Organized on 26 November 1902 and chartered three years later, the Florida Historical Society was the successor to the Historical Society of Florida, formed in 1856. According to its charter, the Society’s mission was twofold: “the collection, arrangement and preservation of all materials pertaining to the history of, or in any manner illustrative of Florida . . . [and to] prepare, edit and publish articles, sketches, biographies, pamphlets, books and documents, descriptive or illustrative of Florida.” To fulfill the second objective, the Society initiated the Publications of the Florida Historical Society in April 1908, the predecessor to the Florida Historical Quarterly.
Of course, both the collections and the publication depended on whether “our members and friends will sustain us with such financial aid as may be necessary.” At the time, annual dues were five dollars, but Society officers still had trouble collecting. “Don’t make it necessary for those who are devoting their time and labor in the interest of the Society, without financial compensation, to have to send a second notification to delinquent members,” admonished President F.P. Fleming in 1908!
Today, the Florida Historical Society is thriving, and its immediate future is exciting. The Society has grown from its early days in a “commodious” room of the Jacksonville Public Library to its current home in a renovated U.S. Post Office in Cocoa. The Society has evolved in its mission as well: dedicated to preserving Florida’s past through collection and archival maintenance, through scholarly research and publication, and through public history, historic preservation, and youth education.
The Florida Historical Quarterly has likewise evolved. From his office at the University of Florida, Prof. Samuel Proctor edited the FHQ for nearly thirty years, from 1964 to 1993, before handing editorial control over to Prof. George E. Pozzetta at the University of South Florida. Less than two years later, however, Pozzetta passed away, and Proctor graciously returned to the editorship until someone new could be found. In late 1995, Prof. Jerrell Schofner succeeded Proctor as interim editor, establishing a partnership between the Florida Historical Society and the University of Central Florida. The following year, Prof. Kari Fredrickson assumed editorship for a four-year term. Her interests in social history expanded the breadth of historical topics covered in the FHQ and further strengthened an already well-respected journal.
In 2000 Craig Thompson Friend became editor of the FHQ. Under his editorship, the Quarterly added an occasional feature called the “Florida Room.” Named for the enclosed patios where Floridians, forced indoors by heat, mosquitoes, and humidity, entertain guests and casually relax, mingle, and share informal essays, the Florida Room feature is designed to engage readers more directly in recent regional developments.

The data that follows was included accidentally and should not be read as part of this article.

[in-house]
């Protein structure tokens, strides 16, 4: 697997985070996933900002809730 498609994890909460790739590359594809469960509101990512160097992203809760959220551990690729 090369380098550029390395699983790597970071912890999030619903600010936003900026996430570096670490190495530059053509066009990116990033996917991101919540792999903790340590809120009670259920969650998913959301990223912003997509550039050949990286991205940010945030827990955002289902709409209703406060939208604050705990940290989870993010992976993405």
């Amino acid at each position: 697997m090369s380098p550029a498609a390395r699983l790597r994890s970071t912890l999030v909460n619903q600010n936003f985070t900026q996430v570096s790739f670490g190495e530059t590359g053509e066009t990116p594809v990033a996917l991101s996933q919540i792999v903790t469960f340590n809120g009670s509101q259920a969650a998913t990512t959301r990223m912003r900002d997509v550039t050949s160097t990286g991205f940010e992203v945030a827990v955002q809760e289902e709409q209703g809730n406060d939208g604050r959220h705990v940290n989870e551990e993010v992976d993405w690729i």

Since 2005, Connie L. Lester, Associate Professor in History, has been the editor of the Florida Historical Quarterly. In 2011, the FHQ added an Assistant Editor, Daniel Murphree, Associate Professor in History. Published four times annually, the FHQ promotes scholarly research and appreciation for the peoples, places, and diversity of Florida’s past. A peer-reviewed journal, the FHQ has entered the digital world in several exciting ways. The Quarterly produces a podcast for each issue featuring an interview with one or more authors. This website will also feature images and interactive research. Past issues of the Quarterly are available online through JSTOR and Palmm. Finally, with the addition of a Digital Editor, the Quarterly has initiated new research using the journal itself to understand new historiographic paradigms.
Throughout its history, the Florida Historical Quarterly has been a central component of the mission of the Florida Historical Society to promote scholarly research and publication. Dr. John B. Boles, editor of the Journal of Southern History, has offered repeated praise for the Florida Historical Quarterly, calling it “one of the three best state journals published in the South and one of the very best of its kind published in the nation,’ citing the articles as “well-chosen, skillfully edited, [that] reflect the highest academic standards.”
Note: Quotes in the first three paragraphs are from “Prospectus,” Publications of the Florida Historical Society 1 (April 1908): 3-4; quote from Dr. John B. Boles is from John B. Boles to Edmund F. Kallina, 10 September 2002, and John B. Boles to Rosalind J. Beiler, 13 August 2008, FHQ editorial offices, University of Central Florida, Orlando.